Richard J. Heakin (1954-1975)

Jim Burroway

October 13th, 2006

Our local afternoon paper, the tiny but intrepid Tucson Citizen ran a great article yesterday about Richard J. Heakin, Jr., a gay man who was visiting Tucson from Nebraska. In June 6, 1975, the 21-year-old was attacked and killed by four teenagers while leaving a local bar near downtown.

Outraged that the 15- to 17-year-old killers received only probation for what was termed a hate crime, Tucson pressed for change and introduced anti-discrimination laws, new organizations and pride events celebrating the gay, lesbian, bisexual and transgendered community.

Then a Tucson committee decided on a memorial and tried to reach the Heakin family. But a dishonest friend supposedly said they wanted nothing to do with it, the family later learned.

The family remained in the dark about the impact Richard’s death had in Tucson. It led to Tucson becoming one of the first communities in the nation to pass anti-discrimination laws based on sexual orientation a few months after his death. It also led to the establishment of Wingspan, one of the largest LGBT community centers in the country for a city our size. (Tucsonans like to point out that Phoenix doesn’t even have one.) And every year, on June 6, Richard’s death is remembered with a gathering at the Richard Heakin Memorial in Tucson’s Presidio Park.

And now, thanks to the Internet, Richard’s family has learned about the great impact his death has had in our community. His niece tapped his name into a search engine, and a whole world opened up for her and her family.

Heather Ryan typed into an Internet search engine the name of an uncle four teens beat to death in Tucson and discovered a world unknown to the family…

While Lori Ryan, Heakin’s sister, was at bingo, her daughter spent the night at their Missouri home tracking down e-mail addresses that resulted in a phone number exchange, which led to a talk with Rowan Frost, one among the group that tried to reach the family years ago.

“We probably still would not have known if she hadn’t . . . gone on the Net,” Ryan, 49, said in a telephone interview Wednesday. “Making that phone call made all the difference.”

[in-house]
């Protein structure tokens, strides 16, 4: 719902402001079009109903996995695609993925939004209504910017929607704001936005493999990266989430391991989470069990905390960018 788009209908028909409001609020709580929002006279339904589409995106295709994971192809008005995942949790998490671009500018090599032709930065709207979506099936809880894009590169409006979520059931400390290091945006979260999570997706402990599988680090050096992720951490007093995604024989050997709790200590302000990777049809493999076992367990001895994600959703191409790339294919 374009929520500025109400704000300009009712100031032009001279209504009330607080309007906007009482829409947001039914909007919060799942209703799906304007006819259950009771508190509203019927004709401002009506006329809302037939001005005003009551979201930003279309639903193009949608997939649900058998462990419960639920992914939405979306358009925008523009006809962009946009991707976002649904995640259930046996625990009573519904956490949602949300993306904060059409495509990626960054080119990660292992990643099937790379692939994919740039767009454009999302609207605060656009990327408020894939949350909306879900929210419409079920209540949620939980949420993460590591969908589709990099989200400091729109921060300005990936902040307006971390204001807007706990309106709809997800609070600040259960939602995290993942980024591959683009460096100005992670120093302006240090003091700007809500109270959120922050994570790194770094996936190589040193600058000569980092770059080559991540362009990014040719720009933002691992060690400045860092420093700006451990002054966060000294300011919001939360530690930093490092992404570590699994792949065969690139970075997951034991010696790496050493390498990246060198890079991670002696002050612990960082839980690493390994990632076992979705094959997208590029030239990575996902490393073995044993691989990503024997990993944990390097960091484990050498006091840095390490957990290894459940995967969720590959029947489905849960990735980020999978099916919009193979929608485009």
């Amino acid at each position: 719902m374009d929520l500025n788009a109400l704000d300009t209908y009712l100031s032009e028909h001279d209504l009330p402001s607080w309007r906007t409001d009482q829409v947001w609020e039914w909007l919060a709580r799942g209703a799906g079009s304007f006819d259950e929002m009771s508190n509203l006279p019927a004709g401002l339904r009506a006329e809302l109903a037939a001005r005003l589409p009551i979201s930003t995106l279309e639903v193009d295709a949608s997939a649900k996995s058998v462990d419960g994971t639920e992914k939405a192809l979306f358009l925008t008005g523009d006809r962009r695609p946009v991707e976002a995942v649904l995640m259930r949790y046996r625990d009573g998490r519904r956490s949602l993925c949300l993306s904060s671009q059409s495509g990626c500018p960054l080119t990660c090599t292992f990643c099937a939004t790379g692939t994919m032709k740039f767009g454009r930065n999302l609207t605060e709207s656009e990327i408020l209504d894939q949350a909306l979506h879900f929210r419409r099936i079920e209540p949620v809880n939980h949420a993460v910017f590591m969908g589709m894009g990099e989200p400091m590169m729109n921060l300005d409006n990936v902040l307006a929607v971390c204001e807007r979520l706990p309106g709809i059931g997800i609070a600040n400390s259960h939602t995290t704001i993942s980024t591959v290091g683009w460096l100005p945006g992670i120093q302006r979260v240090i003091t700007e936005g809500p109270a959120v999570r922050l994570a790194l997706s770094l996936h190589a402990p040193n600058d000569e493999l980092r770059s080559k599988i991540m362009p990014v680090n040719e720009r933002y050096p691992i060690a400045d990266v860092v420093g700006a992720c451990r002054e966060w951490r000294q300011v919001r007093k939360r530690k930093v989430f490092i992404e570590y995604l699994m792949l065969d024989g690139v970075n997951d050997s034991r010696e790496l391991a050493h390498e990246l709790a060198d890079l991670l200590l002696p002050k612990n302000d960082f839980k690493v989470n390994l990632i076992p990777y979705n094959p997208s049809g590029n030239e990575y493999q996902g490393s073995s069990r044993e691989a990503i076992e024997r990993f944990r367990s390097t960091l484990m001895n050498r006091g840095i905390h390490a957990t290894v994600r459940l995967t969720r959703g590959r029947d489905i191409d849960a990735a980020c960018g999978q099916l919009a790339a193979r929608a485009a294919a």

So came the tender and thrilling moment when Ryan received a mass of newspaper clippings about various events commemorating her brother. She booked a flight to Tucson so she could get to know the city that has spent decades keeping his name alive.

Tucson’s main morning newspaper, The Arizona Daily Star followed up with another story in Ernesto Portillo, Jr.’s column:

She wasn’t emotional as she walked up to the shaded memorial bearing her dead brother’s name Thursday, but Lori Ryan seemed tentative nonetheless.

It was understandable.

It was the first time Ryan or anyone from her Nebraska family had been to Downtown’s Presidio Park to see the 4-year-old plaque bearing the name of her older brother, Richard J. Heakin Jr., a victim of hate and intolerance….

“I never realized his death made such a difference,” said Ryan, 49, several hours after her plane landed at the airport. “It’s incredible to know that people who didn’t know him went through all this.”

Most gay communities celebrate Pride during June to commemorate the Stonewall riots. But Tucson waits until October, when the temperature will more reliably remain below 100. This year’s Pride is this weekend and Richard Heakin’s family will be in attendance. The original grand marshal of the parade even stepped aside so Lori Ryan could have the honor.

Kahlil Gilbran once wrote, “Out of suffering have emerged the strongest souls; the most massive characters are seared with scars.” Some of our greatest advancements are born through terrible loss. Richard Heakin’s senseless death more than thirty years ago brought about a great transformation in a small city in the desert. This weekend, we will celebrate our pride in ourselves and in our community’s transformation. And we will remember the suffering.

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